This character also serves to save the Angel Association from a previous mistake making certain characters be too close to real life. I needed a lawyer protecting the interests of the team and its members and the implosion of another novel (long story, already said too much) deprived the team of its first attorney. So the young lady in the armor-symbiote suit just needs a father who can be the lawyer and I absolutely need to go as far and as public domain as possible from the original mouthpiece as possible.

Marcus Tullius Cicero the Elder (of the Latin placeholder text among other contributions to civilization) is a good way to go, the real guy is safely dead over two thousand years. And, yes, this is the beauty of this kind of writing, explaining how he’s still alive to be a lawyer with a big house in Beverly Hills is sort of my metier – “Rumors of my gruesome assassination at the hands of Marc Antony are greatly exaggerated.”

Adding the daughter of Cicero to all of these extant pieces, the abandoned novel (which might’ve been too closely based on real people, I got lucky), the original stories written in third person and the daughter’s narration in first person, makes for an unwieldy set of books. At least, the latest version of the book has an easy out for the otherwise ugly shift between third and first person – “This next part was told to me by…”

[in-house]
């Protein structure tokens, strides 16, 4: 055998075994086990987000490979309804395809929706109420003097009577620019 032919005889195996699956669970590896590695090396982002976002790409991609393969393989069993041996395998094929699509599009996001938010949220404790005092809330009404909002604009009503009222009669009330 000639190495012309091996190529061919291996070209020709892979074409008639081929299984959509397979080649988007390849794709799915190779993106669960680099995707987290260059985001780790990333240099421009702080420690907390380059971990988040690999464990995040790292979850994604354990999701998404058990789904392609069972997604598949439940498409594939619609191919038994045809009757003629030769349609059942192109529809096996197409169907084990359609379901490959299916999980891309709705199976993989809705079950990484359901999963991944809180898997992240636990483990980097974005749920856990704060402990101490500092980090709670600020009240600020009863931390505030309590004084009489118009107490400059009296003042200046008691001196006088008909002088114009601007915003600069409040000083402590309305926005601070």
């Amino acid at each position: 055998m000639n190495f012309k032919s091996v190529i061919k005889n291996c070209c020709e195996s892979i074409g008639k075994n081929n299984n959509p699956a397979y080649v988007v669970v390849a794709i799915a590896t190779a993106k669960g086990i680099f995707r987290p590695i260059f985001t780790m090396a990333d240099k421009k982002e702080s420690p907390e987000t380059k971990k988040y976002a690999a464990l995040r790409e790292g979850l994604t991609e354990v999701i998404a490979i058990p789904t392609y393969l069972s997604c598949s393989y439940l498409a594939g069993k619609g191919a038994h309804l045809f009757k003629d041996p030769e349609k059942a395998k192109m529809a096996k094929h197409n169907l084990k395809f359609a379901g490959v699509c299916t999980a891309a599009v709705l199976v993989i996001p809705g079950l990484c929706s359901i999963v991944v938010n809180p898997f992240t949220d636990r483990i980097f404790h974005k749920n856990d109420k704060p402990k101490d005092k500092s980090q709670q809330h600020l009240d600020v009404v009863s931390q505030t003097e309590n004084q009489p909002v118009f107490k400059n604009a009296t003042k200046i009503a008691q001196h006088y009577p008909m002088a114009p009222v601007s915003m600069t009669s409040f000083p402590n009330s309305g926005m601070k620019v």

Meanwhile through all of this and my other projects, I’m going back and forth with other media for the Angel Association. Will it be a radio drama? A partial script exists using the story beats from the Metal Goddess-narrated version of these stories. Will it be an opera? Initially, I said no (see post). Now, I say yes.

Why? This huge over the top and completely operatic story with dark villains and many concepts sure to scare kids has over the eight or nine years of sporadic development become my narrative barnacle or white whale. I can’t walk away. I think Michael Corleone would get it – “Every time I try to get out, they pull me back in!”

And so here we are, I’m going to work on the basis for what will be more than one epic scale interlinked opera (at least doing the librettos, ask me in the Composer’s Counterpoint column about the actual music) for a long time. I have very nearly 200 pages of material from all these other sources causing the current problem of shaping the story. Opera aficionados have the same inability to sit still more than three hours at a time, as anyone else.

Clearly, I’ve cut off a steak currently bigger than my head. Now, once I procure the right steak knife and right oven with which to keep the plate warm, I can move slowly and eat well for a long time. More later. Get back to writing, you fellow definitions of personified laziness!